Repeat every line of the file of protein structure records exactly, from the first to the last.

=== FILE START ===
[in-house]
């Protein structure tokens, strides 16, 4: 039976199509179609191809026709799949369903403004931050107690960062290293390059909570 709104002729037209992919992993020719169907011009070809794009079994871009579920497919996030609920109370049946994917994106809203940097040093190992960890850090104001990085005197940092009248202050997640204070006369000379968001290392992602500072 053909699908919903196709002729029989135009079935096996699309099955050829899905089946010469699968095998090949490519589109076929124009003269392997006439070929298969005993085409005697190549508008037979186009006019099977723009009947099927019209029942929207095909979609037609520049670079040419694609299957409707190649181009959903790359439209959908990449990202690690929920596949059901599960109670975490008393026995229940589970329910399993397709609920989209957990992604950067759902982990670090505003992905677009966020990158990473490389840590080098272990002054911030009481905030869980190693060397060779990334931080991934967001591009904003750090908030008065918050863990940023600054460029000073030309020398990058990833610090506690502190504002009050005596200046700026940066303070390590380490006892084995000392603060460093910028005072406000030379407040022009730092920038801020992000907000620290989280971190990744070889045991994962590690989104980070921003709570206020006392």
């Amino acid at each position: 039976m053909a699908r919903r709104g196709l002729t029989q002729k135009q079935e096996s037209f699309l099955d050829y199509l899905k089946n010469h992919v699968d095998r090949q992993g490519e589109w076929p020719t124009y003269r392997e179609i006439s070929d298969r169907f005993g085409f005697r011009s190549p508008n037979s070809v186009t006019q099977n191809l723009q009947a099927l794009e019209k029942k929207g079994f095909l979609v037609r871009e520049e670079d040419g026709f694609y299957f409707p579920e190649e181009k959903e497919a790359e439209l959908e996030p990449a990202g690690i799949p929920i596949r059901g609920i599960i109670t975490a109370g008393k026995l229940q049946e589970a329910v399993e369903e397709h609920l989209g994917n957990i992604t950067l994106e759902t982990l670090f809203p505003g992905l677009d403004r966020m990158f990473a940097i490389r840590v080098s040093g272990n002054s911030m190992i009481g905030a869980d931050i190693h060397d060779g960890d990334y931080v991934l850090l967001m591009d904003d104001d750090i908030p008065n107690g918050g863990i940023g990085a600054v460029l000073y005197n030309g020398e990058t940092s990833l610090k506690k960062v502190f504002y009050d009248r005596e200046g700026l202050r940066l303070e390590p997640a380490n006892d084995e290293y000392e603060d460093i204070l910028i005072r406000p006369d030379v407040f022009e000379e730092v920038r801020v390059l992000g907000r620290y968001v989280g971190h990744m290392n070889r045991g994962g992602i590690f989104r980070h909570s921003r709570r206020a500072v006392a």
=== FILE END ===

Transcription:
[in-house]
């Protein structure tokens, strides 16, 4: 039976199509179609191809026709799949369903403004931050107690960062290293390059909570 709104002729037209992919992993020719169907011009070809794009079994871009579920497919996030609920109370049946994917994106809203940097040093190992960890850090104001990085005197940092009248202050997640204070006369000379968001290392992602500072 053909699908919903196709002729029989135009079935096996699309099955050829899905089946010469699968095998090949490519589109076929124009003269392997006439070929298969005993085409005697190549508008037979186009006019099977723009009947099927019209029942929207095909979609037609520049670079040419694609299957409707190649181009959903790359439209959908990449990202690690929920596949059901599960109670975490008393026995229940589970329910399993397709609920989209957990992604950067759902982990670090505003992905677009966020990158990473490389840590080098272990002054911030009481905030869980190693060397060779990334931080991934967001591009904003750090908030008065918050863990940023600054460029000073030309020398990058990833610090506690502190504002009050005596200046700026940066303070390590380490006892084995000392603060460093910028005072406000030379407040022009730092920038801020992000907000620290989280971190990744070889045991994962590690989104980070921003709570206020006392």
């Amino acid at each position: 039976m053909a699908r919903r709104g196709l002729t029989q002729k135009q079935e096996s037209f699309l099955d050829y199509l899905k089946n010469h992919v699968d095998r090949q992993g490519e589109w076929p020719t124009y003269r392997e179609i006439s070929d298969r169907f005993g085409f005697r011009s190549p508008n037979s070809v186009t006019q099977n191809l723009q009947a099927l794009e019209k029942k929207g079994f095909l979609v037609r871009e520049e670079d040419g026709f694609y299957f409707p579920e190649e181009k959903e497919a790359e439209l959908e996030p990449a990202g690690i799949p929920i596949r059901g609920i599960i109670t975490a109370g008393k026995l229940q049946e589970a329910v399993e369903e397709h609920l989209g994917n957990i992604t950067l994106e759902t982990l670090f809203p505003g992905l677009d403004r966020m990158f990473a940097i490389r840590v080098s040093g272990n002054s911030m190992i009481g905030a869980d931050i190693h060397d060779g960890d990334y931080v991934l850090l967001m591009d904003d104001d750090i908030p008065n107690g918050g863990i940023g990085a600054v460029l000073y005197n030309g020398e990058t940092s990833l610090k506690k960062v502190f504002y009050d009248r005596e200046g700026l202050r940066l303070e390590p997640a380490n006892d084995e290293y000392e603060d460093i204070l910028i005072r406000p006369d030379v407040f022009e000379e730092v920038r801020v390059l992000g907000r620290y968001v989280g971190h990744m290392n070889r045991g994962g992602i590690f989104r980070h909570s921003r709570r206020a500072v006392a």